Bibliographers and digital humanists have an ongoing debate about the effects of transmission and reproduction, especially in relation to technological advances. Thomas Tanselle, writing in 1989 before the digital boom, argued that “every reproduction is a new document.”[1] Albeit he was considering reproductions in terms of Xeroxes as replacements for original materials, but as scholars like Matthew Kirschenbaum and Bonnie Mak have persuasively argued, the materiality of digital objects also necessitates each reproduction to be considered unique, believing like Tanselle that “with characteristics of its own […] no artifact can be a substitute for another artifact.”[2] Each modification leaves traces behind. For Mak, a palimpsest serves as a useful metaphor to comprehend this layering of meaning through mediation since “Palimpsests, by definition, are evidence of an effacement that is incomplete; they transmit vestiges of their former lives […] [and] digitizations may be recognized as vibrant and historically situated sources in their own right that offer alternative points of entry into enduring debates about the production and transmission of knowledge.”[3]

According to these definitions, even the minute changes in size, which are mostly arbitrary and based on aesthetics, add another layer of meaning that both changes the object and affects readers’ experiences of it. This dilemma is nothing new—it’s one that has been raised by the editors from the project’s beginnings—and it reveals the issue of theory versus practice. In theory, each action made by editors and project assistants alters the material. But in practice these many of these changes occur below the threshold of human vision. There are alterations that meaningful and discernable, and there are ones that are not.

Of course the adjustments I make on these images are not to efface the original, but rather to better represent the articles in a different medium. The main goal is to improve the appearance of image quality. By shrinking the scans, grainy pictures become sharper. My tinkering is well-intentioned and never purposefully distorting, instead done with an eye to clarify what appears blurry. But these modifications do have consequences, perhaps inescapable in the transition from print to digital. For instance, the size difference online prioritizes the images from the Blake Archive, and rightfully so in a journal that emphasizes Blake’s illustrations. To look more closely at the cropped scans requires more engagement by the reader, who must click on the image if they want to see a larger version, or open the link to the full PDF of the issue (though again, they will download a reproduction). So I can’t help but wonder about the effects of medium on interactions with the journal, and what is enabled and lost in the process of editing it, even when making the smallest of changes. As to how meaning changes with difference in image size, however, is up for readers to decide.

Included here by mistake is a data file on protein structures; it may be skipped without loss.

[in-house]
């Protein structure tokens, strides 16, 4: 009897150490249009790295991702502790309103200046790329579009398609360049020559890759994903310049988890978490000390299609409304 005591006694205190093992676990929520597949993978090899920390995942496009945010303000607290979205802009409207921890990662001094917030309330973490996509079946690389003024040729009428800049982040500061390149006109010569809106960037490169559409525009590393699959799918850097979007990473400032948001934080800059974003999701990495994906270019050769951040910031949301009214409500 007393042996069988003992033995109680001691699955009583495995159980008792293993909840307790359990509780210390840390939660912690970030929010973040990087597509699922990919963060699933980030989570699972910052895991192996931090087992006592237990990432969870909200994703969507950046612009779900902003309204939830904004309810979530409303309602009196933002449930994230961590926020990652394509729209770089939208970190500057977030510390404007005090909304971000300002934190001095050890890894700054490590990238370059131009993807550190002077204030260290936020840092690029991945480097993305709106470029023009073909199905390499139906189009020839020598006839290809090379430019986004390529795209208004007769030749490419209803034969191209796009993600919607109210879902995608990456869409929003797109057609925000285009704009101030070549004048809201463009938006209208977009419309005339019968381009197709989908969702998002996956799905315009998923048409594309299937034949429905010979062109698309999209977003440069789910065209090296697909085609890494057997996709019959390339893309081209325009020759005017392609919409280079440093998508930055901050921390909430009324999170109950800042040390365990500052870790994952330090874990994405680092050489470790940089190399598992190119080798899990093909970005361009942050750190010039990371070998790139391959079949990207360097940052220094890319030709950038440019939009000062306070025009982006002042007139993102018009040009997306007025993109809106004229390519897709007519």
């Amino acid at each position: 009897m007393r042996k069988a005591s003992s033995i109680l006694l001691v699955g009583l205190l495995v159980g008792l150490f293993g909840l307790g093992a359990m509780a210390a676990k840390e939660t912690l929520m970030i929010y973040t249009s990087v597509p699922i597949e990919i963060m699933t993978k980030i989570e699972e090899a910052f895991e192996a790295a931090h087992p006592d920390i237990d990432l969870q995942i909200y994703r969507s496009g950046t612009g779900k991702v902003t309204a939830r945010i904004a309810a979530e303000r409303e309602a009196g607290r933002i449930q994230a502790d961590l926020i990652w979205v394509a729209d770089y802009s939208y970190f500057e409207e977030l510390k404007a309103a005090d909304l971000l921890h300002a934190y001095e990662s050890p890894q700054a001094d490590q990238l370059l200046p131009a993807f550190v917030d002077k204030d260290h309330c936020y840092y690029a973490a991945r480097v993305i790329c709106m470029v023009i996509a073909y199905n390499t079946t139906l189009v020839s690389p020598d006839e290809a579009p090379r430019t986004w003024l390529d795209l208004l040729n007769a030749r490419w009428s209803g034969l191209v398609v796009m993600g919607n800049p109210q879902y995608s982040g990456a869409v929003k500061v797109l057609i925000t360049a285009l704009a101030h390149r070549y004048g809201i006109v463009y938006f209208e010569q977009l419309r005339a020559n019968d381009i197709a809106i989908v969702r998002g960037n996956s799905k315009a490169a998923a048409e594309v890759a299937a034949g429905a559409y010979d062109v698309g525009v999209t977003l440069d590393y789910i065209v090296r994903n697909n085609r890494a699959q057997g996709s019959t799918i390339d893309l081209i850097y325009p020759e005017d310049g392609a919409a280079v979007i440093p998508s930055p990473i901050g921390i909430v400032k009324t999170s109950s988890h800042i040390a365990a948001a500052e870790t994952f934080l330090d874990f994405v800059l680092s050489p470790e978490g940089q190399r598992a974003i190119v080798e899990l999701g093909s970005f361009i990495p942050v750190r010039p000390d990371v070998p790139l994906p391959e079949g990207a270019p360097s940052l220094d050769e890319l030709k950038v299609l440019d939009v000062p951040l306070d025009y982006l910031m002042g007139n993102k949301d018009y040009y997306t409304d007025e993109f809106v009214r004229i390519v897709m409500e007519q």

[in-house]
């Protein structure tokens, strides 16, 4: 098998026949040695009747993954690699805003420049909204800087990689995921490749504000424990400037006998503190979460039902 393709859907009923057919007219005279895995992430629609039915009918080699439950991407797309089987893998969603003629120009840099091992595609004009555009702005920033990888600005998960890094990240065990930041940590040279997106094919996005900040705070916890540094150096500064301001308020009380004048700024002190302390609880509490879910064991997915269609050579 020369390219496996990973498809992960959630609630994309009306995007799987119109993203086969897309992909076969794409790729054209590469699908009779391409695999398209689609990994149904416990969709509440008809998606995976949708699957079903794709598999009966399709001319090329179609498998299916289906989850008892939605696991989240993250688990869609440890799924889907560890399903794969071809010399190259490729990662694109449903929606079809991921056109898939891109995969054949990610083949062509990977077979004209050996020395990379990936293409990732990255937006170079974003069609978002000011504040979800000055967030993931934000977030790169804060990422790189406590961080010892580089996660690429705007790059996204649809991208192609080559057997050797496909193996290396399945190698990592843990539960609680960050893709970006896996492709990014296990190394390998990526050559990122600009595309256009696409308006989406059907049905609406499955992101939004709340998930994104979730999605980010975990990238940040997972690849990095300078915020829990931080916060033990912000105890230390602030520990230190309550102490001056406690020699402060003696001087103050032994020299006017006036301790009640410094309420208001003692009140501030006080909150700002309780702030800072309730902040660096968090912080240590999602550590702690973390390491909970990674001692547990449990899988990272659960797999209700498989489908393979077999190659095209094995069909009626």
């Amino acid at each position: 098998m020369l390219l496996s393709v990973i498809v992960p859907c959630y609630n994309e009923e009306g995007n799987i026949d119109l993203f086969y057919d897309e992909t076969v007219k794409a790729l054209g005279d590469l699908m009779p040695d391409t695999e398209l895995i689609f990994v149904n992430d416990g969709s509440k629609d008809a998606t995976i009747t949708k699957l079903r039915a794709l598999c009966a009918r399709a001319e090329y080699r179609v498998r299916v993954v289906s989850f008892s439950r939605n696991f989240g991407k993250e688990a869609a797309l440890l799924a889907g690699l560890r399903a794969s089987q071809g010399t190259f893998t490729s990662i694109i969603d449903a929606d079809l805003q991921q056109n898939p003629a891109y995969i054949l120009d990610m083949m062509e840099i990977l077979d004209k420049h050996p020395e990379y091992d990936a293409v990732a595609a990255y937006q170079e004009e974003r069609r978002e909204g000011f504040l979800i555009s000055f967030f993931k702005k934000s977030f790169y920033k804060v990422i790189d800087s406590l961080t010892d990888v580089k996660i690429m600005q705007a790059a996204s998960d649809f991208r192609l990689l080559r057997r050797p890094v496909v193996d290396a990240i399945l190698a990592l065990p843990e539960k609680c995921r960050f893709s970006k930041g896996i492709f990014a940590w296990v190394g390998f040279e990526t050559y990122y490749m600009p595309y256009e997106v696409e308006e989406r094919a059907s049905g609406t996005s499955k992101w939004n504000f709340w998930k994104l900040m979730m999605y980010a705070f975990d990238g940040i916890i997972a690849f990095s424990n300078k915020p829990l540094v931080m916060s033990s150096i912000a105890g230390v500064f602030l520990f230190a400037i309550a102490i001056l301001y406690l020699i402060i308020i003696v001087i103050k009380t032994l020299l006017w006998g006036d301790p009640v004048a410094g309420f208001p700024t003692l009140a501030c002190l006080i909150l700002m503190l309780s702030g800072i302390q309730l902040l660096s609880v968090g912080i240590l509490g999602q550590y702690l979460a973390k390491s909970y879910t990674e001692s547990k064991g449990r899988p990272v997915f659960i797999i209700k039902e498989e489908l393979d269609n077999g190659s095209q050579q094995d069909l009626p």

[1] Thomas Tanselle, “Reproductions and Scholarship,” in Literature and Artifacts (Charlottesville: Bibliographical Society of the University of Virginia, 1998), 70.

[2] Ibid., 70.

[3] Bonnie Mak, “Archaeology of a Digitization,” JAIST 65.8 (2014): 1516.

 

February 2, 2016

MLA Session 522 Recap

Filed under: BAND — Tags: , , , — Eric Loy @ 3:54 pm

I had the distinct pleasure of participating in a panel at MLA 2016 last month, titled “Bibliography in the Digital Age: Tools, Technologies, Theories” and sponsored by the forum Bibliography and Scholarly Editing. (more…)

January 28, 2016

Hidden Behind a Screen

Filed under: Uncategorized — Tags: , — Rachael Isom @ 7:40 pm

During the past few months I have been one of several project assistants processing images for the online archive of Blake: An Illustrated Quarterly. Every now and then, hidden amongst the articles, minute particulars, and book reviews, I’ll stumble across a creative piece. Last week, while working on an issue from 1991, a poem caught my eye, but it wasn’t a poem by Blake; it was a poem about the Blakes, written by American poet Paulette Roeske. It’s called “Mrs. Blake Requests Her Portrait.” (more…)

January 21, 2016

Blake Quarterly winter issue

Filed under: Blake Quarterly — Sarah Jones @ 3:48 pm

Our winter issue (vol. 49, no. 3) has just been published. It contains: (more…)

December 17, 2015

Publication Announcement – Songs of Innocence copies I, X, and Z

Filed under: Publications — Tags: , — Andrea H. Everett @ 1:00 pm

The William Blake Archive is pleased to announce the publication of electronic editions of Songs of Innocence copies I, X, and Z from the Huntington Library and Art Gallery, the National Gallery of Victoria, and the Bayerische Staatsbibliothek, Munich. They join copies B from the Library of Congress, G from the Yale Center for British Art, L from the Bodleian Library, and U from the Houghton Library. (more…)